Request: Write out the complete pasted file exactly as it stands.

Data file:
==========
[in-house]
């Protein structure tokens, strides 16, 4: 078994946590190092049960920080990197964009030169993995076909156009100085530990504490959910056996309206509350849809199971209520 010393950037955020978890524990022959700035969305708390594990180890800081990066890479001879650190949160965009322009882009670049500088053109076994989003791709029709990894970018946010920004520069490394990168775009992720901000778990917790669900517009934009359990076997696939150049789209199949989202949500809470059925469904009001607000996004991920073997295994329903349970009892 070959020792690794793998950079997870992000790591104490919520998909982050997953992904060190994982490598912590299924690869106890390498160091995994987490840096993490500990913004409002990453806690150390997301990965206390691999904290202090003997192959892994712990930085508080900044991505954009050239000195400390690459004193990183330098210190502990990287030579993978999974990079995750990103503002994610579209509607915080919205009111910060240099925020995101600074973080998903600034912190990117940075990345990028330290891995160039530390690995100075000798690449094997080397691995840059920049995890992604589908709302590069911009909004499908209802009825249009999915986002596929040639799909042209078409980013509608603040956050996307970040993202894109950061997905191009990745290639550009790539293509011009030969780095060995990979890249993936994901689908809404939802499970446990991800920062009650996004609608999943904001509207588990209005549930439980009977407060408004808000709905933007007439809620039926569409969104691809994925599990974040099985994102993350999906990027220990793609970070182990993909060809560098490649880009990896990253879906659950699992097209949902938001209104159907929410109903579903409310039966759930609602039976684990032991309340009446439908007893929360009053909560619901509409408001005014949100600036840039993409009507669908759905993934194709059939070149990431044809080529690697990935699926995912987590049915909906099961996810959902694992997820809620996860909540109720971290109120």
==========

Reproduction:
[in-house]
């Protein structure tokens, strides 16, 4: 078994946590190092049960920080990197964009030169993995076909156009100085530990504490959910056996309206509350849809199971209520 010393950037955020978890524990022959700035969305708390594990180890800081990066890479001879650190949160965009322009882009670049500088053109076994989003791709029709990894970018946010920004520069490394990168775009992720901000778990917790669900517009934009359990076997696939150049789209199949989202949500809470059925469904009001607000996004991920073997295994329903349970009892 070959020792690794793998950079997870992000790591104490919520998909982050997953992904060190994982490598912590299924690869106890390498160091995994987490840096993490500990913004409002990453806690150390997301990965206390691999904290202090003997192959892994712990930085508080900044991505954009050239000195400390690459004193990183330098210190502990990287030579993978999974990079995750990103503002994610579209509607915080919205009111910060240099925020995101600074973080998903600034912190990117940075990345990028330290891995160039530390690995100075000798690449094997080397691995840059920049995890992604589908709302590069911009909004499908209802009825249009999915986002596929040639799909042209078409980013509608603040956050996307970040993202894109950061997905191009990745290639550009790539293509011009030969780095060995990979890249993936994901689908809404939802499970446990991800920062009650996004609608999943904001509207588990209005549930439980009977407060408004808000709905933007007439809620039926569409969104691809994925599990974040099985994102993350999906990027220990793609970070182990993909060809560098490649880009990896990253879906659950699992097209949902938001209104159907929410109903579903409310039966759930609602039976684990032991309340009446439908007893929360009053909560619901509409408001005014949100600036840039993409009507669908759905993934194709059939070149990431044809080529690697990935699926995912987590049915909906099961996810959902694992997820809620996860909540109720971290109120």